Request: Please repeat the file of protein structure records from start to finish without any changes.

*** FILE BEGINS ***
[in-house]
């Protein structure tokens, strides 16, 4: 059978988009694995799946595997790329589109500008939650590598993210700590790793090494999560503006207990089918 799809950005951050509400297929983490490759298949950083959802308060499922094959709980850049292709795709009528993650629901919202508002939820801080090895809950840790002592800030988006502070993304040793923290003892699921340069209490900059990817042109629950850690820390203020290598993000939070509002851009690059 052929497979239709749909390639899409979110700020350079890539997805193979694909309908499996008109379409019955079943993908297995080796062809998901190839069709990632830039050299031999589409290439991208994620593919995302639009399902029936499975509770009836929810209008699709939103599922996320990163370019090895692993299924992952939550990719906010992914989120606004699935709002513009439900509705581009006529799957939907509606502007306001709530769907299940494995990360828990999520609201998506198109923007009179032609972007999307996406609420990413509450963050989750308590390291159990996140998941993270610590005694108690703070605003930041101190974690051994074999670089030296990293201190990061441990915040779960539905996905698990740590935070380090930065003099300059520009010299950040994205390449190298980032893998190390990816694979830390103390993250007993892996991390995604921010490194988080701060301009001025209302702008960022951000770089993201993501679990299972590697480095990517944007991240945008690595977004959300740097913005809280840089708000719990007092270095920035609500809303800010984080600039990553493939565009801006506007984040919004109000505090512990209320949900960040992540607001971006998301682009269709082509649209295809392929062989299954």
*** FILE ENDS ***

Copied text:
[in-house]
């Protein structure tokens, strides 16, 4: 059978988009694995799946595997790329589109500008939650590598993210700590790793090494999560503006207990089918 799809950005951050509400297929983490490759298949950083959802308060499922094959709980850049292709795709009528993650629901919202508002939820801080090895809950840790002592800030988006502070993304040793923290003892699921340069209490900059990817042109629950850690820390203020290598993000939070509002851009690059 052929497979239709749909390639899409979110700020350079890539997805193979694909309908499996008109379409019955079943993908297995080796062809998901190839069709990632830039050299031999589409290439991208994620593919995302639009399902029936499975509770009836929810209008699709939103599922996320990163370019090895692993299924992952939550990719906010992914989120606004699935709002513009439900509705581009006529799957939907509606502007306001709530769907299940494995990360828990999520609201998506198109923007009179032609972007999307996406609420990413509450963050989750308590390291159990996140998941993270610590005694108690703070605003930041101190974690051994074999670089030296990293201190990061441990915040779960539905996905698990740590935070380090930065003099300059520009010299950040994205390449190298980032893998190390990816694979830390103390993250007993892996991390995604921010490194988080701060301009001025209302702008960022951000770089993201993501679990299972590697480095990517944007991240945008690595977004959300740097913005809280840089708000719990007092270095920035609500809303800010984080600039990553493939565009801006506007984040919004109000505090512990209320949900960040992540607001971006998301682009269709082509649209295809392929062989299954």